Walking is the most popular physical activity in Canada. It is one of the simplest, most economical and natural ways to be active.
|Neighbourhoods where more people are walking tend to be more vibrant, friendly and have lower crime rates.
Our bodies are designed for walking, yet only 30 per cent of Canadian adults walk for exercise four or more times a week.
Incorporate walking into your daily routine to receive these benefits:
- Improved flexibility, coordination, balance and reduced risk of falling
- Improved circulation and cholesterol levels
- Reduced blood pressure
- Decreased risk of colon cancer, heart disease, and stroke
- Increased muscle strength, bone density, and joint lubrication
- Decreased stress and tension and improved memory and alertness
- Improved air quality - more people walking means better air quality for everyone
- Save money - walking is free and don't have to pay for parking
The more walking you do, the more benefits you get!
What can you do?
- Choose to walk to work or school or take Grand River Transit as each trip begins and ends with a walk.
- Join a walking group in your neighbourhood or start one on your own (tips can be found here).
- Walking is also a great way to break up long periods of sitting or other sedentary behaviours, even if you only take a few steps.
Worried about losing motivation or walking on your own? Consider forming a walking group! Tips can be found here
Walk, Cycle Waterloo Region: The Region of Waterloo's Active Transportation Master Plan outlines how the Region of Waterloo will improve the walking and cycling environment during the next ten years.
How walkable is your neighbourhood? Check out this new interactive map of the relative walkability of neighbourhoods in Cambridge, Kitchener and Waterloo created as part of the NEWPATH study.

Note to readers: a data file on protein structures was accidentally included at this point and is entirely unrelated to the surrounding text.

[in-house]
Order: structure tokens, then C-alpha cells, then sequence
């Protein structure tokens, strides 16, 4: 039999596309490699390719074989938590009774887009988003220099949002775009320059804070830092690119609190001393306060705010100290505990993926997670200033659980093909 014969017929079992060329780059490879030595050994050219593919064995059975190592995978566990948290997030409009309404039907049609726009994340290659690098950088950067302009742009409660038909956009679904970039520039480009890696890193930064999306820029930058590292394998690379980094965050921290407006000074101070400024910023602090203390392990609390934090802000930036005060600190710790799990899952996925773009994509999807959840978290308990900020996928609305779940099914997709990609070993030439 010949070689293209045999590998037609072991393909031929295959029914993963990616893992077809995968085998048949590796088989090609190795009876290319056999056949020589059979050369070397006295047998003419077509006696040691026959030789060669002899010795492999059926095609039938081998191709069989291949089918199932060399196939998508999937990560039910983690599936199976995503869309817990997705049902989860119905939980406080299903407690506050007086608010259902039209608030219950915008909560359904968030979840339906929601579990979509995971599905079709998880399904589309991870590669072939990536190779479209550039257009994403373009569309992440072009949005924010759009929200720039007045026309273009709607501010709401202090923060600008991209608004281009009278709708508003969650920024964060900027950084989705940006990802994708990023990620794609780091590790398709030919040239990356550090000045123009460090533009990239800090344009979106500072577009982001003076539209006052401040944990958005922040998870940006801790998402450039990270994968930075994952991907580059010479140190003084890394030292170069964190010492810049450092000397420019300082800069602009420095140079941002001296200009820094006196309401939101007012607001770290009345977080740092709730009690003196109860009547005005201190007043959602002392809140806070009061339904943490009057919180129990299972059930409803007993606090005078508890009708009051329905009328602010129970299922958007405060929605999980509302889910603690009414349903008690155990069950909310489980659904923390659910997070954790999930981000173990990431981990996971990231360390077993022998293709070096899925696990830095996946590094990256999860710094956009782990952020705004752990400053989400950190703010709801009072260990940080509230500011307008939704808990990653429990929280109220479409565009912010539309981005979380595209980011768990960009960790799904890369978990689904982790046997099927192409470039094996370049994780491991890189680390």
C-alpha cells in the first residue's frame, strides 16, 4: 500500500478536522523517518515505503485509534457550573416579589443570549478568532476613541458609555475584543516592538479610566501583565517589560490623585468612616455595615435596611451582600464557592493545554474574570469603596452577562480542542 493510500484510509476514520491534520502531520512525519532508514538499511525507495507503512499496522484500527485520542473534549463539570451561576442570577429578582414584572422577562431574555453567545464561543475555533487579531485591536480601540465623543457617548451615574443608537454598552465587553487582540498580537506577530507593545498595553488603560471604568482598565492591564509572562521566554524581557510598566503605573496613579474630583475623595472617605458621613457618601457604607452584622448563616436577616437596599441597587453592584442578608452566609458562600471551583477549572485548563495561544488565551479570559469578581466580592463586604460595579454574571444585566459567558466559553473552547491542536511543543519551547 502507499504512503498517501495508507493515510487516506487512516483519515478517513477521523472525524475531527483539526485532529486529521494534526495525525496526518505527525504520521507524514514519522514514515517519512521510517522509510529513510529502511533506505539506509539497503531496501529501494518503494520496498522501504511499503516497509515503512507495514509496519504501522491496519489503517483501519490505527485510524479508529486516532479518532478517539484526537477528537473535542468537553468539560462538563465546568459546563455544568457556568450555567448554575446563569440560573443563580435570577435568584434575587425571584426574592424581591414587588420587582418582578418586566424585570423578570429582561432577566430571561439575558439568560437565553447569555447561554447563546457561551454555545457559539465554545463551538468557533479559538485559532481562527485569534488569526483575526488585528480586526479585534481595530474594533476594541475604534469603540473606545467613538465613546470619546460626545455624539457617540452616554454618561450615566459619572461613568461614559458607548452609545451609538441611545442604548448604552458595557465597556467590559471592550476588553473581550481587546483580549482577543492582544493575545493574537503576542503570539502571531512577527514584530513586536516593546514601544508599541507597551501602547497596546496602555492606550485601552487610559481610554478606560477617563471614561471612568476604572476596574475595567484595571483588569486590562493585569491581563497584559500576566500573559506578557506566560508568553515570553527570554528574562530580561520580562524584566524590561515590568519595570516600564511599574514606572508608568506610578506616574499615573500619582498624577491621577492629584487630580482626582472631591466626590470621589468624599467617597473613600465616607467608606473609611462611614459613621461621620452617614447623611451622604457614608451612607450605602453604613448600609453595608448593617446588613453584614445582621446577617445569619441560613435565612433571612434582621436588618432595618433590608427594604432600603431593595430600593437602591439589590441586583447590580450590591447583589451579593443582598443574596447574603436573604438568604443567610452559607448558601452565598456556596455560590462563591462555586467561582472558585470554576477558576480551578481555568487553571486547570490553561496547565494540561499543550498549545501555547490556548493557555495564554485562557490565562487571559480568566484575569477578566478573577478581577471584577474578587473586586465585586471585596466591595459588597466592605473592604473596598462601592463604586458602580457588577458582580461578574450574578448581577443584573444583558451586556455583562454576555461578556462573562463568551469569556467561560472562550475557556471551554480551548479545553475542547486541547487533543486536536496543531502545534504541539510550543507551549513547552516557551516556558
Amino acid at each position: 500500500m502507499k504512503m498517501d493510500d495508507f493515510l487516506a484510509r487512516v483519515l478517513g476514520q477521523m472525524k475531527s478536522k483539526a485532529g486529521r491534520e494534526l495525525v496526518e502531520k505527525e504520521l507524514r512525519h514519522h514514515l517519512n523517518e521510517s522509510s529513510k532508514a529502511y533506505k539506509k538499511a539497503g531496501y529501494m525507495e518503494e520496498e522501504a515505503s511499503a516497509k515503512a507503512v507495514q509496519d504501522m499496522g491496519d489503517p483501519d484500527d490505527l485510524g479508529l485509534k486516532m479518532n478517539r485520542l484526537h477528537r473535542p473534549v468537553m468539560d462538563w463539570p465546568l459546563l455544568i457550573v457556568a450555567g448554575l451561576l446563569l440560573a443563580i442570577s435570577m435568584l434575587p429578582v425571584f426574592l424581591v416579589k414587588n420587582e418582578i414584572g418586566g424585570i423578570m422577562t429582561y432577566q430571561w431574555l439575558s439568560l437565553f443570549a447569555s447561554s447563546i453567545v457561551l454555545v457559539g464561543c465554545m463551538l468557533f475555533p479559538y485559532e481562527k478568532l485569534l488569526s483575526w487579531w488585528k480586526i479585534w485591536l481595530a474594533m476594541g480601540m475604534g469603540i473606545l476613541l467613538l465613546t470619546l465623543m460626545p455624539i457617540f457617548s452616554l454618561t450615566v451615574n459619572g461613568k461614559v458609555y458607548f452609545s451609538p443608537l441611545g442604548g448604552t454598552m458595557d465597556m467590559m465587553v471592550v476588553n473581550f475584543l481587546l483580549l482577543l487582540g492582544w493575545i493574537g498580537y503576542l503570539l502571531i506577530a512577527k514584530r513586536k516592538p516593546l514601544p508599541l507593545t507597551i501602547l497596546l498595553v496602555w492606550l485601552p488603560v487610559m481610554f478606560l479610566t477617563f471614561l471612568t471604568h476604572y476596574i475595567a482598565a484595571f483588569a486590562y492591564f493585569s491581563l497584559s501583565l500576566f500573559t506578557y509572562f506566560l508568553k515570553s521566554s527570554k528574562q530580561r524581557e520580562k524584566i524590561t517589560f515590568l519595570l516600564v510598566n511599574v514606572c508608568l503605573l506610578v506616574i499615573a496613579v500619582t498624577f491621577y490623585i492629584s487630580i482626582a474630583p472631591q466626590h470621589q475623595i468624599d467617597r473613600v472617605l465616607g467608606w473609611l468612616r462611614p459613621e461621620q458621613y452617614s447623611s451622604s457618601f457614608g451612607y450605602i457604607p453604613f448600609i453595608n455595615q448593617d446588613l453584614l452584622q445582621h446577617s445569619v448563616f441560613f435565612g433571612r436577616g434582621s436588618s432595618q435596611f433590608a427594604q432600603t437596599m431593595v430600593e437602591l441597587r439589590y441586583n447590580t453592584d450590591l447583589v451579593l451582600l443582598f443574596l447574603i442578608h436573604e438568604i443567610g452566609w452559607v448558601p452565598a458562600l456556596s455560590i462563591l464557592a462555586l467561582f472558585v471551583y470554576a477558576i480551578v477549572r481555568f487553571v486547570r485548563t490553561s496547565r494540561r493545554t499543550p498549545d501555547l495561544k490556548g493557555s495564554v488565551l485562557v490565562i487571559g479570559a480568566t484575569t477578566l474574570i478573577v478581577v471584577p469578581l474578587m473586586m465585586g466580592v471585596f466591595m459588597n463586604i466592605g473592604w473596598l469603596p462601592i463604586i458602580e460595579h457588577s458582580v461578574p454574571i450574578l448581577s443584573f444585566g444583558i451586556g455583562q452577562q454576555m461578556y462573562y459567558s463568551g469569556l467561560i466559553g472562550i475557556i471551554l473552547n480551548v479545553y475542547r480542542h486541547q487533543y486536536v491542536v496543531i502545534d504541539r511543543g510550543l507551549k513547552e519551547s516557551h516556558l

An interactive map is also available for tablets and smartphones:
Interactive Map for Tablets
Interactive Map for Smartphones
The NEWPATH (Nutrition, Environment in Waterloo Region, Physical Activity, Transportation and Health) study is an innovative look at how the design of our neighbourhoods influences travel choices, walking rates, diet, physical activity and health.
Problems with sidewalks or lighting
If you have concerns about the condition of sidewalks or lighting in your neighbourhood, make a note of the address or nearest intersection, what the problem is and then contact your local municipality or the Region of Waterloo at 519-575-4400519-575-4400.
Walking is a year-round activity. Dress in layers with a wind and water resistant outer layer. Wear mitts, hats, neck warmers and warm sturdy footwear designed for snow and ice to keep safe and sound.
Get a Grip this Winter (Region of Waterloo)
Waterloo Region offers a number of parks and trails that are accessible to all ages, incomes, and abilities. Visit the Region's Parks and Trails page to learn more. When walking on the trails, remember to dress for the weather and wear appropriate, supportive footwear!
Links and resources
- Waterloo Region Walks - an independent community partnership of local walking leaders, key stakeholders and community members who have a vested interest in the promotion of walking for all ages for purposes of health, transportation and recreation
- Pedometer Lending Programs for individual use and for workplace walking challenges
- Walk Into Health (Toronto Public Health)
- Why Walk (Ministry of Health & Long Term Care)
- Go the Extra Mile (Ministry of Health & Long Term Care)
- Green Communities iCANwalk
- Waterloo Region Maps of trails, walking routes, etc.
- Google Maps - When you ask Google Maps for directions from one address to another, you have the option of choosing different modes of transportation - car, bus, on foot and bike. (Hint: the bike option shows more trails and walkways than the walking option)